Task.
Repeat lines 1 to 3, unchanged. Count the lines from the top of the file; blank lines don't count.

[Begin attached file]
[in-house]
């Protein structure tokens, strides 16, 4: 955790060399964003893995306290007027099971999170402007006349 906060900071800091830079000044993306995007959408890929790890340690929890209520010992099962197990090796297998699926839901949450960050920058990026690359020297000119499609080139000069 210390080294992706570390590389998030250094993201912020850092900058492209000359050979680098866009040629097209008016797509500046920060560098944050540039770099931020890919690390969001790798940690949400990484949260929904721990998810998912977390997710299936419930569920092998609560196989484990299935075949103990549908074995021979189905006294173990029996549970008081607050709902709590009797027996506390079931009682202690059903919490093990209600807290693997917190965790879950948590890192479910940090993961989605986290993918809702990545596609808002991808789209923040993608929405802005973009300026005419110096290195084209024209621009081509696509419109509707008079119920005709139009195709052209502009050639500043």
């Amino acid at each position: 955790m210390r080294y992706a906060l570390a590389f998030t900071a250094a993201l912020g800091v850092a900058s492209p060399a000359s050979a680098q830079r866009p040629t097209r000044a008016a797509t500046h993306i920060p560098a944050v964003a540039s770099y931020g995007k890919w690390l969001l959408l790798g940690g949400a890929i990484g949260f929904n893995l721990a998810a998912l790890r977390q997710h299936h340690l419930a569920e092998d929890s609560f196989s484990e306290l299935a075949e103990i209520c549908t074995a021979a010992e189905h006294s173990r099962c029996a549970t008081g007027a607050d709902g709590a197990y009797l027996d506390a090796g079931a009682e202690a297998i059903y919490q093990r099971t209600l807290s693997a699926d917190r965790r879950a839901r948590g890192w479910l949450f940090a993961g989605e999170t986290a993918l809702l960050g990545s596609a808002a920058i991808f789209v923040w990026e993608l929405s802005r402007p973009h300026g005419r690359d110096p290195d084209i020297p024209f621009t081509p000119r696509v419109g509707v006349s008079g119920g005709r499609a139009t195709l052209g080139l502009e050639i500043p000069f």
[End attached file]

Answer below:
[in-house]
């Protein structure tokens, strides 16, 4: 955790060399964003893995306290007027099971999170402007006349 906060900071800091830079000044993306995007959408890929790890340690929890209520010992099962197990090796297998699926839901949450960050920058990026690359020297000119499609080139000069 210390080294992706570390590389998030250094993201912020850092900058492209000359050979680098866009040629097209008016797509500046920060560098944050540039770099931020890919690390969001790798940690949400990484949260929904721990998810998912977390997710299936419930569920092998609560196989484990299935075949103990549908074995021979189905006294173990029996549970008081607050709902709590009797027996506390079931009682202690059903919490093990209600807290693997917190965790879950948590890192479910940090993961989605986290993918809702990545596609808002991808789209923040993608929405802005973009300026005419110096290195084209024209621009081509696509419109509707008079119920005709139009195709052209502009050639500043």
């Amino acid at each position: 955790m210390r080294y992706a906060l570390a590389f998030t900071a250094a993201l912020g800091v850092a900058s492209p060399a000359s050979a680098q830079r866009p040629t097209r000044a008016a797509t500046h993306i920060p560098a944050v964003a540039s770099y931020g995007k890919w690390l969001l959408l790798g940690g949400a890929i990484g949260f929904n893995l721990a998810a998912l790890r977390q997710h299936h340690l419930a569920e092998d929890s609560f196989s484990e306290l299935a075949e103990i209520c549908t074995a021979a010992e189905h006294s173990r099962c029996a549970t008081g007027a607050d709902g709590a197990y009797l027996d506390a090796g079931a009682e202690a297998i059903y919490q093990r099971t209600l807290s693997a699926d917190r965790r879950a839901r948590g890192w479910l949450f940090a993961g989605e999170t986290a993918l809702l960050g990545s596609a808002a920058i991808f789209v923040w990026e993608l929405s802005r402007p973009h300026g005419r690359d110096p290195d084209i020297p024209f621009t081509p000119r696509v419109g509707v006349s008079g119920g005709r499609a139009t195709l052209g080139l502009e050639i500043p000069f």